STEM is SySTEMic!
Cricket Media is giving away a BB-8 Droid, the hottest toy of the holiday season to showcase our focus on robotics and engineering in our discovery family of magazines, including Click for children ages 3 to 6 years, Ask for kids ages 6 to 9 years, and Muse for kids 9 and up. No matter what subjects your child naturally drifts toward, exposing him or her to the world of STEM is a great way to open their eyes to all the amazing technology in the world and show them how they can play a part in building future technology. For more on one way your child can participate in STEM activities, check out report below written straight from the floor of a local First Lego League competition.
Live from Lego League!
Live from the gym of some Northern Virginia high school… its The First Lego League … something or other finals!
Yes, my daughter is in First Lego League. And yes, I was a little sneaky in getting her to want to join. She enjoys building things with Legos. She did not know that in First Lego League, there’s actually very little Lego building. The League is formed around solving a problem/answering a question, learning to program an EV-3 robot so it will complete a few obstacles on a big table, and doing a skit/poster board presentation.
After an abysmal year (hereby known as “our learning year”) last year, the kids are back with a vengeance. The national challenge all the kids have to solve is about trash and how to best handle recycling, waste management, and the environment. Our team came up with a creative concept of a battery return box, much like the Red Box you rent movies from, only opposite. You put old batteries in, it gives you dollars. Meaning, you pay a little extra for batteries when you buy them, and when you bring them back to the Battery Box, it gives your “deposit” money back for recycling them. My daughter loved helping create that part. She also loved writing the skit and designing the board. Actually programming the robot to complete the obstacles? She, sadly, didn’t love it as much, but she knows how to do it and had fun with it.
So without further ado, here is a play-by-play of the exciting day:
8:30 A.M. The kids just got set up and are checking out the competition. I’ll keep blogging as the day progresses.
9:07 A.M. We interrupt this live blog to inform you that the crowd is now being asked to do cheers for STEM. The “Science” group vs. the “Technology” group vs. the “Engineering” group vs. the “Math” group. While I typically have an allergy to group participation events where cheerleader type people force you to shout things, I do appreciate the leader’s attempt to get the kids excited about STEM. In case you were curious, “Technology” won.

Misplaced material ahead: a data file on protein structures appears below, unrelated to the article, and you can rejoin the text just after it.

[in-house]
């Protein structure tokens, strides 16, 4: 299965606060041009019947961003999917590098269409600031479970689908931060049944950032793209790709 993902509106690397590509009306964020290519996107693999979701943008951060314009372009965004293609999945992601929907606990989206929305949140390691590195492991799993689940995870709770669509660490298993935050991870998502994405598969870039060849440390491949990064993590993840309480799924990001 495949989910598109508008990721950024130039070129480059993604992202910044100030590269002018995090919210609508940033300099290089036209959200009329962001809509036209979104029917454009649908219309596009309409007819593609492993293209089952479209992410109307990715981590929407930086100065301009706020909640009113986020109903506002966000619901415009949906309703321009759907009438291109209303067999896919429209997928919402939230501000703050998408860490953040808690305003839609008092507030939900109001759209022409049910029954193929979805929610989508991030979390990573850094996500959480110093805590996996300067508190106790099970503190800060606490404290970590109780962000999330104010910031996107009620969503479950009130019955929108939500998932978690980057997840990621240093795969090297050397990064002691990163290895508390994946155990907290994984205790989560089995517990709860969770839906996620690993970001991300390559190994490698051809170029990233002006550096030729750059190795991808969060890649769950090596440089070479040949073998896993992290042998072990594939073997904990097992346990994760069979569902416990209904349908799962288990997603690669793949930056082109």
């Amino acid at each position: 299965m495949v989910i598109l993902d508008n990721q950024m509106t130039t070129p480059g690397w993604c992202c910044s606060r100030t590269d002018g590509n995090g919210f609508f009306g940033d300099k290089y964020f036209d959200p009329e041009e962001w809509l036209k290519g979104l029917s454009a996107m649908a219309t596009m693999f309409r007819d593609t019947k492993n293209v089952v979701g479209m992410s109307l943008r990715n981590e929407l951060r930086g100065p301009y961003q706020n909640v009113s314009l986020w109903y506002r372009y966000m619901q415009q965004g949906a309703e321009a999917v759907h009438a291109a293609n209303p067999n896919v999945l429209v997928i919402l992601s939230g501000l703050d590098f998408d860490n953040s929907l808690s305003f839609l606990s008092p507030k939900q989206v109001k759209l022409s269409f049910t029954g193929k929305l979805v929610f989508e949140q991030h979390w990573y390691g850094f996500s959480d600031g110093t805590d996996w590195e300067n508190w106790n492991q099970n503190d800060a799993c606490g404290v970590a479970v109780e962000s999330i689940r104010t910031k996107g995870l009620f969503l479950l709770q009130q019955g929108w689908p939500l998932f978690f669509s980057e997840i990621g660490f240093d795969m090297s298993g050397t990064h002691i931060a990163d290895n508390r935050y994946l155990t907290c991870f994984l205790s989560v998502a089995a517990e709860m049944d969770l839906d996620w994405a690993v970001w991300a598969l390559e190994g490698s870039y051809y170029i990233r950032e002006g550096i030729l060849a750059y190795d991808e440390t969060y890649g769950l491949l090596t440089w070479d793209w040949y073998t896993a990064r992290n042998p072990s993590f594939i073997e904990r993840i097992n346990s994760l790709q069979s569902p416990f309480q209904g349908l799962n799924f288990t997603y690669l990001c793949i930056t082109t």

10:33 A.M. We’re sitting around waiting. Why do all high school gyms smell exactly the same?
11:20 A.M. We’ve had one good run. The Lego robot moved around, did some stuff, people cheered and we magically got 387 points on the board. Well done team!
11:25 A.M. I’m hungry. But some of the music they’re playing has been ideal.
1:22 P.M. Second run ran into some issues. A rogue Lego left over from the previous run tangled up the robot, and then it didn’t recuperate. That’s okay, we didn’t want to go to the state finals. That’s a lot of driving.
2:08 P.M. Third run was more successful, but apparently there were mistakes in the score keeping so no one knows what the current scores are. This, I’ve been told, is par for the course.
2:25 P.M. Okay, the scores are fixed. At the end of round 3 they have 841 points. Whether we go to the state finals or not, that’s somewhere between 800 and 802 points more than they had in our “Learning” year, so huge accomplishment!
4:21 P.M. Our team won the Presentation Award (for the skit). This is a huge accomplishment and is especially exciting for my daughter who took on the writing of the skit basically by herself!
4:39 P.M. Well, we’re going to the State Finals. Way to go team!
So this long-winded report covering the entire day is not only to celebrate my daughter and her team, and their hard work, but also to prove a point. S.T.E.M. is a big thing now. Everyone is pushing for more S.T.E.M. and that’s great. And Lego League is a fantastic and fun way to get kids into S.T.E.M. But let’s not overlook where their interests and passions lay. My daughter loved the artistic part of the project. By allowing her to embrace that, she also gained access and interest in the engineering part, and was able to add some different talents to the team, winning them a special award with her creativity. So moral of the story: S.T.E.M. is awesome. Keep your kids interested in S.T.E.M. but not at the expense of their natural talents and interests. Instead, use those to bring S.T.E.M. to them, because as in most things with kids, balance is key.